Bermuda College has better facilities than most American/Canadian colleges,yet the trades classes cannot even GIVE away training to lazy wall sitters.
    Number of full time students at Bermuda College is down by 20% The number of full-time students at the Bermuda College is continuing on a downward spiral.

  23. Indeed it was Ken. Because to get someone to relocate to a foreign country you have to give them a promotion, more money and some sweet perks. But don’t fool yourself about the key employee impact. It bumped it up another level.

  24. “Bermuda College has better facilities than most American/Canadian colleges…”
    Does the writer truly believe this? Have they obtained a degree from either? I seriously doubt it!
    What is so disturbing, is that this person’s views are likely not isolated – there may well be many locals who belive such rubbish!
    Maybe the local papers should do a headline to this effect; heck, if I had only known this a few years ago, I would not hve spent so much on helping my three kids get foreign college educations.
    There is truth in: “When you lie so much, u begin to believe your own lies!”
    CERP

  25. It’s sadly ironic the situation we are in with Ewart Brown. One need only take a look at the pages of our own history to understand what is going on. The following are some excerpts from Catherine Duffy’s book Held Captive:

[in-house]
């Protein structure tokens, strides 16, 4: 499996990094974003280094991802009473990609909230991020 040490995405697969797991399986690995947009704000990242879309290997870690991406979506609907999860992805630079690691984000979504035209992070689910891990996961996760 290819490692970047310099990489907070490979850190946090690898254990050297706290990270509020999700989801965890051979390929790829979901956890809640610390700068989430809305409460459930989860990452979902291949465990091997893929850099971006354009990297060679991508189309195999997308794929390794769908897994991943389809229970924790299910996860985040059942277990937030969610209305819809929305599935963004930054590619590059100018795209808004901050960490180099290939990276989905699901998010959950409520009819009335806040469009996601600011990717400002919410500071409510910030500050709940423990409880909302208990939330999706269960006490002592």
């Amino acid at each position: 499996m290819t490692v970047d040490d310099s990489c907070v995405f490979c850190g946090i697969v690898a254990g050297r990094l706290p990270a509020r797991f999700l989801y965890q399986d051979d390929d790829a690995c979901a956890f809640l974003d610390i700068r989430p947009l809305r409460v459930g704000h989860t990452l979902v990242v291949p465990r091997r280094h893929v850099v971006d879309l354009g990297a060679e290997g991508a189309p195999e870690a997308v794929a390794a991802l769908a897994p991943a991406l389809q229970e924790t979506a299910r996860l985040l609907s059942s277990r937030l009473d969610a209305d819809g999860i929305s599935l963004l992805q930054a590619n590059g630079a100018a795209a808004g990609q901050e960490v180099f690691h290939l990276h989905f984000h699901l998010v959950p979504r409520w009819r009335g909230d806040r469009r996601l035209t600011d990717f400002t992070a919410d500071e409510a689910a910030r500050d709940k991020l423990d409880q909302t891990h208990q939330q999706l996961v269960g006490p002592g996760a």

“Lynden Pindling of the Bahamas was our biggest ally…Pindling gave a speech, known as the ‘bend or break speech’, in which he threatened international companies based in the Bahamas. Pindling required that all foreign workers be replaced by Bahamians. Deeming this to be impossible, offshore business flocked to Bermuda. Indeed in two years 20,000 expats who had been working in the banking and insurance industries in the Bahamas left that country, taking most of the industries with them in their suitcases when they left. Many set up shop in Bermuda.”
    The chapter goes on to discuss how it wasn’t just the bahamianation (sic) of the IB sector that drove companies out, but also the onerous push for more intrusive regulation, including reporting requirements.
    It goes on to state “Fortunately the Government of the day, realising that it did not fully understand this new Exempted Company Business and the complexities of insurance, left it up to the private sector to be the trailblazers. It was from this moment that a partnership between the public and private sectors began. The Government of Bermuda learned to listen to the concerns and interests of the international business arena so that it could develop its expetise inr egard to this new area of commerce for the greater benefit of the island.”